A. Scuero, G. Vaschetti, J. Cowland, B. Cai , L. Xuan
Nam Ou VI rockfill dam is part of the Nam Ou VI Hydropower Project under construction in Laos. The scheme includes an 88 metres high rockfill dam, designed as a Geomembrane Face Rockfill Dam (GFRD), which when completed will be the highest GFRD in Laos. The only element providing watertightness to the dam is an exposed composite PVC geomembrane, installed according to an innovative design now being increasingly adopted to construct safe rockfill dams at lower costs. The same system will shortly be installed on a water retaining embankment for a coal mine in NSW, Australia, and has been approved for a tailings dam in Queensland, Australia. At Nam Ou VI the geomembrane system is being installed in three separate stages, following construction of the dam. The first two stages have been completed, and the last stage will start in November 2015. The paper, after a brief discussion of the adopted system’s concept, advantages and precedents, focuses on the construction aspects.
Keywords: GFRD, PVC geomembrane, waterproofing, rockfill dam.
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Nikifor Petrovic, Sladoljub Pezerovic
Dam rehabilitation works at the Visegrad Hydropower Project on the River Drina in Bosnia and Herzegovina were completed in October 2014 after two years of very challenging and collaborative effort between the client, designer and contractor.
The successfully accomplished remedial works programme was a highly complex geotechnical intervention. The dam was constructed on a karst foundation extending up to 200 m below reservoir floor level. Rates of seepage through the foundation increased over time, from 1.4 m3/s following first impoundment in 1989, to 14.7 m3/s in 2009.
The rehabilitation works comprised:
Preparatory works (site installation, work platforms, conveyer belts, electricity and water supply, drilling and grouting equipment installation);
Site investigation works (drilling of boreholes, measurements of inclination, geo-physical carotage, downhole video, underwater camera recording);
Installation of monitoring equipment and implementation of real time recording system;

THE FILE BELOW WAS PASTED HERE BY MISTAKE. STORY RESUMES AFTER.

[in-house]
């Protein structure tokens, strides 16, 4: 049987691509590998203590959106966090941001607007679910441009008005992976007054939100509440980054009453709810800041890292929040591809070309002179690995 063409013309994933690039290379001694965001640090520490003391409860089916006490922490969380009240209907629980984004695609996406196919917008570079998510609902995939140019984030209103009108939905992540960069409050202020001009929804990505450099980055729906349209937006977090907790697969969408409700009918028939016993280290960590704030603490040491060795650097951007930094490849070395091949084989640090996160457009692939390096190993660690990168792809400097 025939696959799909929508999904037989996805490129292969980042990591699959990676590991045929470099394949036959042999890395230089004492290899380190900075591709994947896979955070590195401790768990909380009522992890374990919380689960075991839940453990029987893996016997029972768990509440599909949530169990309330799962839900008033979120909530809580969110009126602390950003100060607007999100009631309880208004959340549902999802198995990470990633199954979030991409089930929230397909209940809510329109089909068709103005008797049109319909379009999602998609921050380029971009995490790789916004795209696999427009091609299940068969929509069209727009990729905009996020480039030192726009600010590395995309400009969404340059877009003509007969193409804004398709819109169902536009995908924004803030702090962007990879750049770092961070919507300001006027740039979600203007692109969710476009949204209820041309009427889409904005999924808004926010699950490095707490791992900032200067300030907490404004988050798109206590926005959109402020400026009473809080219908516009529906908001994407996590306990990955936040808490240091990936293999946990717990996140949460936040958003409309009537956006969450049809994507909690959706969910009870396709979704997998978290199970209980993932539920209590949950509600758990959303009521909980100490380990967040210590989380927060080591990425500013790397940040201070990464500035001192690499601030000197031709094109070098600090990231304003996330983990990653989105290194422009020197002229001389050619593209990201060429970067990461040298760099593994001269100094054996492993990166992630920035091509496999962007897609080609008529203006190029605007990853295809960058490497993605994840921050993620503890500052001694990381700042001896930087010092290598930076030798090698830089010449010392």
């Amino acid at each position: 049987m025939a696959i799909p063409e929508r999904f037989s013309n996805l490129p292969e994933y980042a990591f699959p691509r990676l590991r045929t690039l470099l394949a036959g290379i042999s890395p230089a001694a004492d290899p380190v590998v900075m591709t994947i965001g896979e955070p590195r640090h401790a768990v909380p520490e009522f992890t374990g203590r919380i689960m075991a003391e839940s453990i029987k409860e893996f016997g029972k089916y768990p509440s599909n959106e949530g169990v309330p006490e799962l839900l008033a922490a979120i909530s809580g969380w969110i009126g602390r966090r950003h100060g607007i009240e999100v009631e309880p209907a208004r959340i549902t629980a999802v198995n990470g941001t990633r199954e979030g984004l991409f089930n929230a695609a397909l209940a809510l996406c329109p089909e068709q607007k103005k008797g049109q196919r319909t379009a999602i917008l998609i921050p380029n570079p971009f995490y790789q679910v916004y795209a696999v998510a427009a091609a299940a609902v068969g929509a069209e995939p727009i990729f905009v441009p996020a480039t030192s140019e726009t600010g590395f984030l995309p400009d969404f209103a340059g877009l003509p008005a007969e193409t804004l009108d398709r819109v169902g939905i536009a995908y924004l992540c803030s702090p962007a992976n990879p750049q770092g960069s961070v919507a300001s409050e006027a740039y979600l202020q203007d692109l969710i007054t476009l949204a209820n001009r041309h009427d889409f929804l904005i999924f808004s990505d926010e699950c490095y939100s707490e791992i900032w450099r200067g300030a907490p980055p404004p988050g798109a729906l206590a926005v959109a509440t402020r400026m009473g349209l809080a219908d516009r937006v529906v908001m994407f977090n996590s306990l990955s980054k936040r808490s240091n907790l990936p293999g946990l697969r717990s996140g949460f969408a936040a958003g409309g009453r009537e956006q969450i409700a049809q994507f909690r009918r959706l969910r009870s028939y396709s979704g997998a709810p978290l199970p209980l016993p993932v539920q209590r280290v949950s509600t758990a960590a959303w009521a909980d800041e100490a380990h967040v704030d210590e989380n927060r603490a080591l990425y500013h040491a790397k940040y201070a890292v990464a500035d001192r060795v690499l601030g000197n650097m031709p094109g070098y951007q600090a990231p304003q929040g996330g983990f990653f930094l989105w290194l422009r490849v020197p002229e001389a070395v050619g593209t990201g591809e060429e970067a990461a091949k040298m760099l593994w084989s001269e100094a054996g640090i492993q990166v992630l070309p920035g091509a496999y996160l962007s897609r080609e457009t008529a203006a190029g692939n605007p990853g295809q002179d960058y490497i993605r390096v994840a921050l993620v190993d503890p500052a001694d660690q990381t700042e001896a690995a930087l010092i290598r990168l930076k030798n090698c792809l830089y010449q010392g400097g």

Installation of inert material into a sinkhole within the storage area and into the bore holes located upstream of the dam; and
Grouting of the foundation area using different grout mixes and grouting methods.
During rehabilitation works the main achievements were:
A total of about 37,300 m3 of inert material (granular materials with different fractions from 0 to 32 mm) was installed into the foundation cracks and caverns. This was a significant achievement due to very complex geological conditions and resulted in a seepage reduction through the foundation and improvement of the overall safety and stability of the dam.
The total consumption of grouting material was in access of 2,500 tonnes of cement, bentonite, sand and additives.
After completion of the work, seepage of water through the foundation was reduced to about 4.5 m3/s.
Keywords: Seepage, remedial works, dam, grouting, inert material.
Richard Herweynen, Tim Griggs, Alan White
The Ministry of Public Utilities, Sarawak, Malaysia used an independent dam safety consultant to advise them on whether the Murum Dam was ready for impoundment. They were looking for a holistic assessment of the dam from a dam safety perspective. As a result, a risk framework was adopted to identify the key issues that needed to be addressed prior to impoundment of the Murum Dam. The process adopted which is presented in this paper, was transparent and defensible; and provided a reasoned approach for which items must be completed prior to the commencement of impoundment. As a result effort was focused on the key activities required prior to impoundment – whether this was the completion of specific works, the availability of key instrumentation to monitor the dams performance, the availability and operation of key dam safety systems, or the appropriate emergency preparedness should a dam safety incident occur during first filling. This systematic process based on a risk based approach, was a useful method of determining the dam’s readiness for impoundment, and provided an excellent way of communicating the importance of activities to the key stakeholders. The authors believe that this method is transferable to other dam projects, for an assessment of a dam’s readiness for impoundment.